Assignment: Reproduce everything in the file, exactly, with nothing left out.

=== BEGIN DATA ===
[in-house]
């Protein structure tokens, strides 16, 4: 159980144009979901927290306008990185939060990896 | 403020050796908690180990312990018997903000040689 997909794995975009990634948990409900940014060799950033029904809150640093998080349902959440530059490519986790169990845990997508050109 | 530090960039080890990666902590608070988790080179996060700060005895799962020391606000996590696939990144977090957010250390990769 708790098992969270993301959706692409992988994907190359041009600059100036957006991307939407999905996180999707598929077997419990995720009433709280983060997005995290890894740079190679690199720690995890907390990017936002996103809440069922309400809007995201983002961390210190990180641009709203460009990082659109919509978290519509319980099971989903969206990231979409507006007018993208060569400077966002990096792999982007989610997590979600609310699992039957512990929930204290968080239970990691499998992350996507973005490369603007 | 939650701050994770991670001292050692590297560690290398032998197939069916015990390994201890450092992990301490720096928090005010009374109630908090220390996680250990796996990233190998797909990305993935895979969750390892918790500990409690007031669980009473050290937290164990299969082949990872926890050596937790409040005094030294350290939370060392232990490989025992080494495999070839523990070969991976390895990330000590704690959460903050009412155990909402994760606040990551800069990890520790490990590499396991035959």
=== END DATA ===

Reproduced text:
[in-house]
């Protein structure tokens, strides 16, 4: 159980144009979901927290306008990185939060990896 | 403020050796908690180990312990018997903000040689 997909794995975009990634948990409900940014060799950033029904809150640093998080349902959440530059490519986790169990845990997508050109 | 530090960039080890990666902590608070988790080179996060700060005895799962020391606000996590696939990144977090957010250390990769 708790098992969270993301959706692409992988994907190359041009600059100036957006991307939407999905996180999707598929077997419990995720009433709280983060997005995290890894740079190679690199720690995890907390990017936002996103809440069922309400809007995201983002961390210190990180641009709203460009990082659109919509978290519509319980099971989903969206990231979409507006007018993208060569400077966002990096792999982007989610997590979600609310699992039957512990929930204290968080239970990691499998992350996507973005490369603007 | 939650701050994770991670001292050692590297560690290398032998197939069916015990390994201890450092992990301490720096928090005010009374109630908090220390996680250990796996990233190998797909990305993935895979969750390892918790500990409690007031669980009473050290937290164990299969082949990872926890050596937790409040005094030294350290939370060392232990490989025992080494495999070839523990070969991976390895990330000590704690959460903050009412155990909402994760606040990551800069990890520790490990590499396991035959």